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Payback

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Apex Designs
2001
Genre:
Action
Theme:
Driving / Fighting / Multiplayer /
Police & Gangsters
Language:
English, Italiano, Srpski, Czech, Español, Deutsch, Français, Svenska, Slovensko
Licence:
Commercial
System:
Amiga (AGA)
Views:
8519

Rating [?]

Mr Creosote:
4/6
Overall:
4/6
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payback09.png payback12.png
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Local Reviews

Mr Creosote (2013-01-27) [hide]

Avatar When do you get into legal trouble? Running over or shooting at people is a sure way. Though imitating another company's product too closely might also already be enough. You might get away with it in the latter case if you're choosing your steps carefully, as this game teaches us. It also teaches us that with some major bravado, the former can be done without negative consequences as well.

Payback openly admits to rip off Grand Theft Auto in every way. The gameplay (accepting criminal jobs on public phones and carrying them out in a mostly brutal fashion while driving around fairly confined cities) is identical, but the similarities don't even stop there: graphical perspective, controls and even some uncommon vehicle names have been 'borrowed' as well!

How to get away this? Obscurity. A game published on the Amiga platform in the third millennium was hardly something any larger company would even concern itself with. What would be the commercial damage for the mainstream original amount to if the obscure clone would be just let be? So Payback spent its undisturbed existence in its tiny corner of the computer market, with later ports being pretty much restricted to other niche systems like the GP2X handheld as well.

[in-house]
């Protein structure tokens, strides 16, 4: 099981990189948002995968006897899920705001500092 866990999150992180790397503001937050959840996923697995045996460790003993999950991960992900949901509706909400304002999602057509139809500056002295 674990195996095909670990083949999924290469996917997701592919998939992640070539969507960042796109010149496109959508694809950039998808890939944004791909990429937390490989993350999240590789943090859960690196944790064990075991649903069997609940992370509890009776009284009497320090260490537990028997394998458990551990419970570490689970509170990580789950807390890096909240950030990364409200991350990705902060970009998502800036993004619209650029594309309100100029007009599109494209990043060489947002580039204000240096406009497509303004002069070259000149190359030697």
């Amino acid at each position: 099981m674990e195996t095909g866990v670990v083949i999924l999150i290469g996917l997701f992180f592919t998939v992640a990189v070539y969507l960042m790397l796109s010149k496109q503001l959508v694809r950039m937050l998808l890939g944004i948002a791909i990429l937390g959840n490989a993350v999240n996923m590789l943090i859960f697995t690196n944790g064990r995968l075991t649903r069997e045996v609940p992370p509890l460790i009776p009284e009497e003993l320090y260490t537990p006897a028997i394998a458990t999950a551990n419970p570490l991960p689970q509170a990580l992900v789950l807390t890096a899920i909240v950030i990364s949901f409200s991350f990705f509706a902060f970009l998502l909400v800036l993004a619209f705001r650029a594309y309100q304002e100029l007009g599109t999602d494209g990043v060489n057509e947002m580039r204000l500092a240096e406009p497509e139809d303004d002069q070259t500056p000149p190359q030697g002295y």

The review could pretty much end here, but the self-assured claim that Payback would surpass GTA in 'every way' is worth looking into. Specifically, there are two major aspects where this game arguably fails at its own standards.

First, there are the graphics (note: the screenshots show just two of the many available screen resolutions). Instead of the hand-pixelled surroundings and sprites which were already 'retro' when GTA was released, but which gave the game its very own charm, Payback went for three-dimensional vehicle models prettied up with colourful textures. To actually make use of these models, the cities all have hills and bridges showing them off in action fairly well.

This does not really work to the game's advantage, though. The vehicles as well as the whole world looks like a lot of games using early three-dimensional modelling techniques: blocky, artificial and ultimately unconvincing. The lighting effects, on the other hand, are excellent. They range from the obvious explosions to lens flare effects and they really make the world look more attractive and alive.

While the question of aestetics undeniably has got a subjective aspect to it, it is the believability of the world as a whole where Payback simply cannot shine. One thing to mention here is the world simulation. This sort of game works only if the city seems to be alive, i.e. if its inhabitants seem to be following their own agenda independent of the player. While this works reasonably well in Payback, it just happens all too often that vehicles get stuck and they simply never manage to get out of their situation anymore.

On a note unrelated note, the missions the player can take are kind of generic. In GTA, the exaggerated comic tone was actually a major part of the overall game experience. Just taking a car to the other end of the city within a strict time limit can still be fun, but it would be even more so if there was an understandable, cliché purpose to it.